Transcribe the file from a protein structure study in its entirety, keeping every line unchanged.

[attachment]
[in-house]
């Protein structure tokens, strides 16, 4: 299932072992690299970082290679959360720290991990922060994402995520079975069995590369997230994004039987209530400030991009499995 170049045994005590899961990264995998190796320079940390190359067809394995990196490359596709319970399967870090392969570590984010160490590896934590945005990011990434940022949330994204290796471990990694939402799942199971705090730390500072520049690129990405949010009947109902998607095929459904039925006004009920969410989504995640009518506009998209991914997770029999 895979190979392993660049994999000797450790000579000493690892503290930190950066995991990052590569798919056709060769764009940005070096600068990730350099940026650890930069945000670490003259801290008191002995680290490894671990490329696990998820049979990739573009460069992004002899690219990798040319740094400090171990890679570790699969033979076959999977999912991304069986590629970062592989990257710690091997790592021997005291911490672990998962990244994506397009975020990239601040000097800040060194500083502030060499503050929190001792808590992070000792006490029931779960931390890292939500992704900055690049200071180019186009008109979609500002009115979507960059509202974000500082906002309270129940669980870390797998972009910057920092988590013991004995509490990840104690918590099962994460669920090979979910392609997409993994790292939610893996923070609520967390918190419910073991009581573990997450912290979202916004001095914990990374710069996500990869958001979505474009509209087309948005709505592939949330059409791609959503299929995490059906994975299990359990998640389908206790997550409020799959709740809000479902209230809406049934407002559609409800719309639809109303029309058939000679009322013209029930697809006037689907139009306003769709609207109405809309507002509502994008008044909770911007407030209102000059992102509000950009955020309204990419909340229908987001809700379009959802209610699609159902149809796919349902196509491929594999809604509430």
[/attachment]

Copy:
[in-house]
């Protein structure tokens, strides 16, 4: 299932072992690299970082290679959360720290991990922060994402995520079975069995590369997230994004039987209530400030991009499995 170049045994005590899961990264995998190796320079940390190359067809394995990196490359596709319970399967870090392969570590984010160490590896934590945005990011990434940022949330994204290796471990990694939402799942199971705090730390500072520049690129990405949010009947109902998607095929459904039925006004009920969410989504995640009518506009998209991914997770029999 895979190979392993660049994999000797450790000579000493690892503290930190950066995991990052590569798919056709060769764009940005070096600068990730350099940026650890930069945000670490003259801290008191002995680290490894671990490329696990998820049979990739573009460069992004002899690219990798040319740094400090171990890679570790699969033979076959999977999912991304069986590629970062592989990257710690091997790592021997005291911490672990998962990244994506397009975020990239601040000097800040060194500083502030060499503050929190001792808590992070000792006490029931779960931390890292939500992704900055690049200071180019186009008109979609500002009115979507960059509202974000500082906002309270129940669980870390797998972009910057920092988590013991004995509490990840104690918590099962994460669920090979979910392609997409993994790292939610893996923070609520967390918190419910073991009581573990997450912290979202916004001095914990990374710069996500990869958001979505474009509209087309948005709505592939949330059409791609959503299929995490059906994975299990359990998640389908206790997550409020799959709740809000479902209230809406049934407002559609409800719309639809109303029309058939000679009322013209029930697809006037689907139009306003769709609207109405809309507002509502994008008044909770911007407030209102000059992102509000950009955020309204990419909340229908987001809700379009959802209610699609159902149809796919349902196509491929594999809604509430």